CATARC report - October 2014: New Energy Vehicle trends in China

Over 10,000 new energy vehicles produced in September, setting new record


Production volumes in China (Summary)

This report is based on a report by Beijing CATARC Automotive Technology Development Company*1;
MarkLines has edited and translated the company's report to prepare this report.

Fig. 1 Production volume of electrified vehicles by vehicle type
(January to September 2014)

  Production volume of electrified vehicles in China increased by 86.4% month-over-month (m/m) to 11,513 units (includes some lead-acid battery equipped electric vehicles [EVs] and foreign automakers’ passenger hybrid vehicles [HVs]) in September 2014. The reason for the expansion of production is because the Chinese government implemented the acquisition tax exemption policy for new energy vehicles; therefore; automakers enhanced their production. As for the breakdown, production volume of EVs and plug-in hybrid vehicles (PHV) was 10,925 units (of which production volume of passenger EVs that were equipped with lead-acid batteries was 873 units and that of specialty vehicles was 83 units), and production volume of HVs was 586 units. Production volume of EVs and PHVs increased by seven-fold year-over-year (y/y) and doubled m/m; production volume exceeded 10,000 units for the first time in a single month. Looking at the production volume of electrified vehicles by vehicle type in September, production volume of passenger cars was 7,387units with a market share of 64.2%, production volume of buses was 3,961 units with a share of 34.4%, and production volume of specialty vehicles was 163 units with a 1.42% share. Production volume of EVs and PHVs in the January to September 2014 period exceeded 53,000 units.

Production volumes in China

Passenger EV

  Production volume of passenger EVs in September 2014 was 4,465 units, which was an increase by 4.7-fold y/y and an increase by 63.8% m/m. Production volume of passenger EVs and passenger PHVs in September were both record highs. The acquisition tax exemption policy that was implemented in September 2014 for new energy vehicles was the reason behind the expansion of production. Furthermore, subsidies from the central and local governments for new energy vehicles will be reduced from 2015, and automakers are promoting the new launch and production enhancement of new energy vehicles. Beijing Automotive Industry Holding Co., Ltd (BAIC) plans to ship the E150 by the fourth quarter of 2014. Further sales expansion by the end of 2014 is expected for the Denza EV, which was launched by the joint venture between BYD and Daimler in September 2014, and Venucia’s e30, which is being sold by Dongfeng Nissan, by the end of 2014.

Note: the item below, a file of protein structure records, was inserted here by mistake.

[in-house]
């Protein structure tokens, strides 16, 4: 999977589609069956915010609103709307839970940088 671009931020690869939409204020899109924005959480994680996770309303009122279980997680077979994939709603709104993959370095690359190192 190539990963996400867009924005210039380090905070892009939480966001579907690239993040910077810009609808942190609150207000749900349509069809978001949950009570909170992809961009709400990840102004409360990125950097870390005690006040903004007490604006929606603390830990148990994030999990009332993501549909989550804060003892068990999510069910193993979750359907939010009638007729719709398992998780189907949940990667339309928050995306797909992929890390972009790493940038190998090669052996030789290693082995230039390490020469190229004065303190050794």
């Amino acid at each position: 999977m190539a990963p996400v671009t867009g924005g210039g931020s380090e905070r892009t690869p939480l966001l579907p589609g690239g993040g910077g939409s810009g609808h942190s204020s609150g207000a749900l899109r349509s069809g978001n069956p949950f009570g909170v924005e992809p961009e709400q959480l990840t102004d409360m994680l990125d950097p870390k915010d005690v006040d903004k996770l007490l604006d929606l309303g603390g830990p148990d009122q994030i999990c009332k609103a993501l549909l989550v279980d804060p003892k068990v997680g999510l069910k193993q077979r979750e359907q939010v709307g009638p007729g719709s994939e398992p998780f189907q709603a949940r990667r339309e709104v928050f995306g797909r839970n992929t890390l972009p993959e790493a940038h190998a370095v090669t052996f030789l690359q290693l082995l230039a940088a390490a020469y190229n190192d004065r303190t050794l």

Following the production volume in August, Kandi’s K10 had the highest production volume; its production volume for the January to September 2014 period was 9,726 units. Kandi’s K10 has been adopted as Hangzhou’s short-distance public transport “Micro Public Transport” and as a vehicle for car sharing. In the future, it is expected the vehicle will be adopted in cities other than Hangzhou. Therefore, further sales expansion of entry class EVs, such as Kandi’s K10, is expected.

  Looking by cruising range, production volumes of passenger EVs with a cruising range of 150 to 200 km and 80 to 100 km were approximately 2,000 units each with a share of a little over 40% (refer to Table 1). In the future, if sales expand for passenger EVs, such as Kandi’s K10, Zotye’s E20, JAC’s iEV series, and BAIC’s E150, the sales ratio of vehicles with a cruising range of 150 to 200 km and 80 to 100km will further expand and thus, sales competition among the automakers can intensify.

  The model with the best electricity cost performance is Zotye’s E20, which is equipped with a lithium-ion manganese oxide battery. The electric power consumption of the E20 is 13 km/kWh, which is a value that is higher than the electricity cost performance of vehicles equipped with lithium iron phosphate ion batteries (refer to Table 2). BAIC’s E150 is equipped with a ternary lithium ion battery that has a high-energy density; however, it is not ranked in the top five models for electric power consumption.

Cruising range
Production volume
in Jul.
Production volume
in Aug.
Production volume
in Sep.
Main use
Over 300 79 2.0 29 1.1 188 4.2 Taxi
200 - 300 1 0.0 0 0 74 1.7 Individual use
150 - 200 2,670 66.2 2,041 74.9 1,912 42.8 Taxi
Individual use
Rental car
100 - 150 104 2.6 13 0.5 220 4.9 Individual use
80 - 100 1,181 29.3 643 23.6 2,071 46.4 Individual use
Total 4,035   2,726   4,465    

Table 1 Production volume and share of passenger EV by cruising range (July to September 2014)


BrandVehicle typeModelBattery typeBattery cell capacity (Ah)Battery capacity (kWh)Cruising range (km)Electric power consumption (km/kWh)